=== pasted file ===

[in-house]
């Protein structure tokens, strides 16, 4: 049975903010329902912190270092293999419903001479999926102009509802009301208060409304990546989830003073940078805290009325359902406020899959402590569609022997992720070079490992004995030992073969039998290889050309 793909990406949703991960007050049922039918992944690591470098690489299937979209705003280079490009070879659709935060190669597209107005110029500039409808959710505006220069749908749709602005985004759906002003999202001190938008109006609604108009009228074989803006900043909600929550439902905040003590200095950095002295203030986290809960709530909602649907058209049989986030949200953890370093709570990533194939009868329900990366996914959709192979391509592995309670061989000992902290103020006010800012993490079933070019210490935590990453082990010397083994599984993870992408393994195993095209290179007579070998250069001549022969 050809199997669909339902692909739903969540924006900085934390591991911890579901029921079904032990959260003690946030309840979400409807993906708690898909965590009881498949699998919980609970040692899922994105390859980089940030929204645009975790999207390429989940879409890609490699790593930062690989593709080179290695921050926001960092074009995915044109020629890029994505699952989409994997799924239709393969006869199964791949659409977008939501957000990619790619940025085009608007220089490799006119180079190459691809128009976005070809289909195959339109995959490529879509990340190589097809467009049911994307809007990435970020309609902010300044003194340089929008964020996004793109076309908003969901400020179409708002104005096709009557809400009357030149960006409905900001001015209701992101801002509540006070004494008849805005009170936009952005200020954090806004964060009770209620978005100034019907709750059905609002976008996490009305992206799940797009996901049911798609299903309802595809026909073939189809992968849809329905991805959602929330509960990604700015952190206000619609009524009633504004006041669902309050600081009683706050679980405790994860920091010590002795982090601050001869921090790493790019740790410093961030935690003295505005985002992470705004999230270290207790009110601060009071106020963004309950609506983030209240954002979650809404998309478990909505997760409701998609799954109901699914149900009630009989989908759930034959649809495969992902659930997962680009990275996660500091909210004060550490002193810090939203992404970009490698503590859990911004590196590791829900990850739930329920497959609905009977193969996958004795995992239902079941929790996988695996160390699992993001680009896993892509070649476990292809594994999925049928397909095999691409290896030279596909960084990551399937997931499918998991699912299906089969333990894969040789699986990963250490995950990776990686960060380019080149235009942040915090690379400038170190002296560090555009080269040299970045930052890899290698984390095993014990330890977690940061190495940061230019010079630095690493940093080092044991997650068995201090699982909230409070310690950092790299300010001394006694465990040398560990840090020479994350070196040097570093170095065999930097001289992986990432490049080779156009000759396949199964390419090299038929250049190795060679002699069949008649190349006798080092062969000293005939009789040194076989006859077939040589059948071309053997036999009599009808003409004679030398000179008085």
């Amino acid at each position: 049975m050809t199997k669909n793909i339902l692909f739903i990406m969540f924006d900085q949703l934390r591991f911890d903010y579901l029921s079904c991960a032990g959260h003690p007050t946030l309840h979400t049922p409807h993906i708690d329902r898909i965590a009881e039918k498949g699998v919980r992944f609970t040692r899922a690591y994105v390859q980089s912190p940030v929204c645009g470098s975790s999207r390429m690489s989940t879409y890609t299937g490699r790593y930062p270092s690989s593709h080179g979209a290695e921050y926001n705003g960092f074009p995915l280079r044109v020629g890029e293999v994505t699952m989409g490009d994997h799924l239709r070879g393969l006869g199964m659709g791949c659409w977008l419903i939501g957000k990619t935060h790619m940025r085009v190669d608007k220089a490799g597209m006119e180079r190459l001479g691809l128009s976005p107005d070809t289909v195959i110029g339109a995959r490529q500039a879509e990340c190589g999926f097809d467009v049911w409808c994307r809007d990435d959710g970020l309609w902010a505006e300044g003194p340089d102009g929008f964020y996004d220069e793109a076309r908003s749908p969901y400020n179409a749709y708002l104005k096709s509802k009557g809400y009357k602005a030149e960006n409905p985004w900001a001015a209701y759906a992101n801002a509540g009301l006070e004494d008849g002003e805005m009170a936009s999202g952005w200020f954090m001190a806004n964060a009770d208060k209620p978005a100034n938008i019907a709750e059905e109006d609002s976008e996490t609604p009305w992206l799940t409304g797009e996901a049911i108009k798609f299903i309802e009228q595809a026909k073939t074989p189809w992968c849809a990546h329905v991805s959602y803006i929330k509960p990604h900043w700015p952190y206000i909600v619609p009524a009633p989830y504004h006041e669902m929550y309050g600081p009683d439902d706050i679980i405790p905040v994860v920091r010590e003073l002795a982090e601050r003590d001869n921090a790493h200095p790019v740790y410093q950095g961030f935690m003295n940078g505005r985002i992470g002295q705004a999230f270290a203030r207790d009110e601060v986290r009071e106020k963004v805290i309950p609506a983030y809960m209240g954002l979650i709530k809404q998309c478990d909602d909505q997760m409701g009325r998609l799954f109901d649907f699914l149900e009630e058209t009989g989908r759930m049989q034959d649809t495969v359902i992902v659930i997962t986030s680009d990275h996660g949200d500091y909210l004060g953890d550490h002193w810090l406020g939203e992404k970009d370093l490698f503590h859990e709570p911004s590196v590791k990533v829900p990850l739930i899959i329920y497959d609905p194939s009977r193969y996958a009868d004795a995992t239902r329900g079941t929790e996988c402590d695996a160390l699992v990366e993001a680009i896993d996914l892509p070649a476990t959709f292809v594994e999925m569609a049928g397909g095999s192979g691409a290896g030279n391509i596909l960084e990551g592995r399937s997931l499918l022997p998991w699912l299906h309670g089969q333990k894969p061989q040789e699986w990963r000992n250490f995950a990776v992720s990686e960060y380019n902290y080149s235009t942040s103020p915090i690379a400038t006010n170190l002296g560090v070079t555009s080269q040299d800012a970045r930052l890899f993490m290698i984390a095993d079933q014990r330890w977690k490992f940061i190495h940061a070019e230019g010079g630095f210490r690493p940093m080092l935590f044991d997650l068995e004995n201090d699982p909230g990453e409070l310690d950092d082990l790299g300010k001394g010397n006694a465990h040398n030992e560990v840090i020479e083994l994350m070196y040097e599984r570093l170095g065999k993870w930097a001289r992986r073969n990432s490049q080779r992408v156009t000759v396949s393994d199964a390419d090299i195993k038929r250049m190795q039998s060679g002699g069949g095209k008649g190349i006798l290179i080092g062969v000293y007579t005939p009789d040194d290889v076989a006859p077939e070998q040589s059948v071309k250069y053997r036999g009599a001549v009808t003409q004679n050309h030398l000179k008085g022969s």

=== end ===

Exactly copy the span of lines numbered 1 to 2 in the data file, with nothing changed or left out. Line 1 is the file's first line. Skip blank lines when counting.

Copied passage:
[in-house]
């Protein structure tokens, strides 16, 4: 049975903010329902912190270092293999419903001479999926102009509802009301208060409304990546989830003073940078805290009325359902406020899959402590569609022997992720070079490992004995030992073969039998290889050309 793909990406949703991960007050049922039918992944690591470098690489299937979209705003280079490009070879659709935060190669597209107005110029500039409808959710505006220069749908749709602005985004759906002003999202001190938008109006609604108009009228074989803006900043909600929550439902905040003590200095950095002295203030986290809960709530909602649907058209049989986030949200953890370093709570990533194939009868329900990366996914959709192979391509592995309670061989000992902290103020006010800012993490079933070019210490935590990453082990010397083994599984993870992408393994195993095209290179007579070998250069001549022969 050809199997669909339902692909739903969540924006900085934390591991911890579901029921079904032990959260003690946030309840979400409807993906708690898909965590009881498949699998919980609970040692899922994105390859980089940030929204645009975790999207390429989940879409890609490699790593930062690989593709080179290695921050926001960092074009995915044109020629890029994505699952989409994997799924239709393969006869199964791949659409977008939501957000990619790619940025085009608007220089490799006119180079190459691809128009976005070809289909195959339109995959490529879509990340190589097809467009049911994307809007990435970020309609902010300044003194340089929008964020996004793109076309908003969901400020179409708002104005096709009557809400009357030149960006409905900001001015209701992101801002509540006070004494008849805005009170936009952005200020954090806004964060009770209620978005100034019907709750059905609002976008996490009305992206799940797009996901049911798609299903309802595809026909073939189809992968849809329905991805959602929330509960990604700015952190206000619609009524009633504004006041669902309050600081009683706050679980405790994860920091010590002795982090601050001869921090790493790019740790410093961030935690003295505005985002992470705004999230270290207790009110601060009071106020963004309950609506983030209240954002979650809404998309478990909505997760409701998609799954109901699914149900009630009989989908759930034959649809495969992902659930997962680009990275996660500091909210004060550490002193810090939203992404970009490698503590859990911004590196590791829900990850739930329920497959609905009977193969996958004795995992239902079941929790996988695996160390699992993001680009896993892509070649476990292809594994999925049928397909095999691409290896030279596909960084990551399937997931499918998991699912299906089969333990894969040789699986990963250490995950990776990686960060380019080149235009942040915090690379400038170190002296560090555009080269040299970045930052890899290698984390095993014990330890977690940061190495940061230019010079630095690493940093080092044991997650068995201090699982909230409070310690950092790299300010001394006694465990040398560990840090020479994350070196040097570093170095065999930097001289992986990432490049080779156009000759396949199964390419090299038929250049190795060679002699069949008649190349006798080092062969000293005939009789040194076989006859077939040589059948071309053997036999009599009808003409004679030398000179008085």